3. Without it your understanding of Christian thought and literature is inevitably incomplete.
Luther loved to quote Sirach: If you would serve the LORD, my son, prepare yourself for temptation. Kierkegaard, who was arguably the most protestant Protestant of his age, wrote the story of Tobit quite powerfully into the argument of Fear and Trembling. You'll find allusions to the Wisdom of Solomon in the writing of John Donne. As far as I know, every Christian writer, whatever their label, read and knew these books through the first 16 centuries (or more) of Christianity. If we cut ourselves off from those texts, we won't be able to read them as well as they are meant to be read.
4. And without it, your understanding of the world of the Bible is incomplete. Scholars of the Bible, whatever their stripe or religious identity, are accountable for knowing these books. For one thing, there is overlap in time between the composition of the canonical and apocryphal books. For another, the history and thought of the (relatively brief) period between the testaments is interesting in itself and very helpful for understanding the world of the Jewish diaspora through which Christianity at first spread. Sirach contains what I believe is the most complete description of Second-Temple worship we have. Just as we can't understand Christian thought without reading what Christian thinkers read, we can't understand the world of Jesus without reading what his contemporaries wrote.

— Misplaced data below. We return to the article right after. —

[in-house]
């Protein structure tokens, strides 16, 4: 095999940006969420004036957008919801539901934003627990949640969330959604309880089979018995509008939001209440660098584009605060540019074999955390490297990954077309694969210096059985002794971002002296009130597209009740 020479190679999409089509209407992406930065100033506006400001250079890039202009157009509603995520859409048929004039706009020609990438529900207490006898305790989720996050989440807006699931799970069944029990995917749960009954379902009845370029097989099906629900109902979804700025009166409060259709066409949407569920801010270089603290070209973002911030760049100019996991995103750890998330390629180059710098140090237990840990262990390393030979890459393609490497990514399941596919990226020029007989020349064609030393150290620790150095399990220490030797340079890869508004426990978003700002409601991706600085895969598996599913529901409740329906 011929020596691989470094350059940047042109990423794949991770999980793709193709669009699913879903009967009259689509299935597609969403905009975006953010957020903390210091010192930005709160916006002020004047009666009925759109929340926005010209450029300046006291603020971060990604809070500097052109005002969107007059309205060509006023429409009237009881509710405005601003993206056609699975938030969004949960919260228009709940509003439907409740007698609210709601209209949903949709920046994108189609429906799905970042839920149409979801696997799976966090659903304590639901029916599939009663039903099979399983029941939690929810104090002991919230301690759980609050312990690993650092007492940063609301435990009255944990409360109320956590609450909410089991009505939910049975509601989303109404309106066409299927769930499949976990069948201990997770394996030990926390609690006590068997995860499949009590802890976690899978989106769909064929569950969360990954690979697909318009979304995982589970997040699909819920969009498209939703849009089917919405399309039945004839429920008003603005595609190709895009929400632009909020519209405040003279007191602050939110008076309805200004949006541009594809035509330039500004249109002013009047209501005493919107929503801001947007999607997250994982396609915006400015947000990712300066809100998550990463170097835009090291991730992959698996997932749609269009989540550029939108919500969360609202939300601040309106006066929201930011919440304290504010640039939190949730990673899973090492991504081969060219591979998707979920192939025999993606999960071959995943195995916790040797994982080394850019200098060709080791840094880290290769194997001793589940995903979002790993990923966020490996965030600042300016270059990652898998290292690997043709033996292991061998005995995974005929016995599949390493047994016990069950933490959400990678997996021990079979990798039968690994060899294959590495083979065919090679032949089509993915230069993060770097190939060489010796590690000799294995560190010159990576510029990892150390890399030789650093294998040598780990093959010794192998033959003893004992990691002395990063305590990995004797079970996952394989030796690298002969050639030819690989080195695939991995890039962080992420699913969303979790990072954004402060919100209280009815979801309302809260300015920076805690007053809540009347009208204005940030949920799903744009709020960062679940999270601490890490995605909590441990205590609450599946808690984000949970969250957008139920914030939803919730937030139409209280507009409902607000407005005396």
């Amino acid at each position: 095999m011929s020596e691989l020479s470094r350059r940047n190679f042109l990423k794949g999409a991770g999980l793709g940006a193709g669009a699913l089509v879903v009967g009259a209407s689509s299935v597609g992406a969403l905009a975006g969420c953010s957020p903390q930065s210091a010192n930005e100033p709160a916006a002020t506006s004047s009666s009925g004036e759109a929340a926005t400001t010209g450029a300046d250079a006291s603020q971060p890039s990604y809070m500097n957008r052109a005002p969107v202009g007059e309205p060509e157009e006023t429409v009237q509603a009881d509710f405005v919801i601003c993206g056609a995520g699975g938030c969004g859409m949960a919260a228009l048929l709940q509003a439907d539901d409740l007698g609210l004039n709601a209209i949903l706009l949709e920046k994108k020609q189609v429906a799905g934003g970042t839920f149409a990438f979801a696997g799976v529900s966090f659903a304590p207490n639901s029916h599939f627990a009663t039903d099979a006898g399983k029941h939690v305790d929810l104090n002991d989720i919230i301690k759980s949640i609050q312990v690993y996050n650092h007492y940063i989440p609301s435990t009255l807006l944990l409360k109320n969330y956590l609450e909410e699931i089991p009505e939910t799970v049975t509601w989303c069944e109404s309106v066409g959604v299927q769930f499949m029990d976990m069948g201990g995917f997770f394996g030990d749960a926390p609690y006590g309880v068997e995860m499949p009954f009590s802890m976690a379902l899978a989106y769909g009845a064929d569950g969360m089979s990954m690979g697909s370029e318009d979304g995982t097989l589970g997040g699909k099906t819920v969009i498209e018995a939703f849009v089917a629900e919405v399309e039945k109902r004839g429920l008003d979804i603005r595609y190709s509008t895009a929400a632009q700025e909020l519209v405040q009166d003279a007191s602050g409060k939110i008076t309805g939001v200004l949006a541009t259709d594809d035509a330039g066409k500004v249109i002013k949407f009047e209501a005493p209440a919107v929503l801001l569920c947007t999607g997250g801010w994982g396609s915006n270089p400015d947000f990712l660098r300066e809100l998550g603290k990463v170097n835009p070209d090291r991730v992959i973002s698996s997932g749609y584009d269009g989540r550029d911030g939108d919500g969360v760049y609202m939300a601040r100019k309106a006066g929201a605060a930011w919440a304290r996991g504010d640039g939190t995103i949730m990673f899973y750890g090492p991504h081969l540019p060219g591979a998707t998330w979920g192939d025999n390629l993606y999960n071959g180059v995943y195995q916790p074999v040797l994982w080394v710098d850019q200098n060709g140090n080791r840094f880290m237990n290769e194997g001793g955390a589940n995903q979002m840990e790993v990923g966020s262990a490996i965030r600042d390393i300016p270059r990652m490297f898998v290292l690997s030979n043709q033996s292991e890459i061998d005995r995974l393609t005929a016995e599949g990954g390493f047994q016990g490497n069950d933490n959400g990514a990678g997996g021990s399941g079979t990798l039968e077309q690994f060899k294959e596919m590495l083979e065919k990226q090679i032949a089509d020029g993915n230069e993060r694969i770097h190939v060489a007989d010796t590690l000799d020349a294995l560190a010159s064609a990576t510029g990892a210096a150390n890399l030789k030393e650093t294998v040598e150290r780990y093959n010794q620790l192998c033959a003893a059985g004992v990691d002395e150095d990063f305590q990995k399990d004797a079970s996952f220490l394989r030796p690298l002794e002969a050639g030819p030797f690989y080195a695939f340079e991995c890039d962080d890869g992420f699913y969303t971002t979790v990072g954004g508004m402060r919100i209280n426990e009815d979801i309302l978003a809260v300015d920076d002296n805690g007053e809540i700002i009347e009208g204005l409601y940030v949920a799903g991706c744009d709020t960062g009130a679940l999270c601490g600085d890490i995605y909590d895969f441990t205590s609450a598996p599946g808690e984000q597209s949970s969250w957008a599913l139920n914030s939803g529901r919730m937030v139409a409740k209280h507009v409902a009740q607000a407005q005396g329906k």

So if your Bible lacks these books, go and get one that has them. If nothing else, it will be a sign that the editors and translators of your version know what they are doing and are making a genuine effort to provide a set of canonical texts that is properly informed by their literary context and their reception by ancient readers. And there's nothing wrong with being edified.
* Later a Hebrew version of Sirach was discovered, which has raised its status in many eyes. posted by Benjamin Dueholm | 4:20 PM
I am pleased to see another Protestant shares my view on the Apocrypha. In fact, I go as far as to say that all ancient writings, even those never considered canonical, should be considered as a way of strengthening faith. I intend to make a similar post in the next week or two; I find your opinions to be very well-wrought and will likely include a positive reference to this post.Post a Comment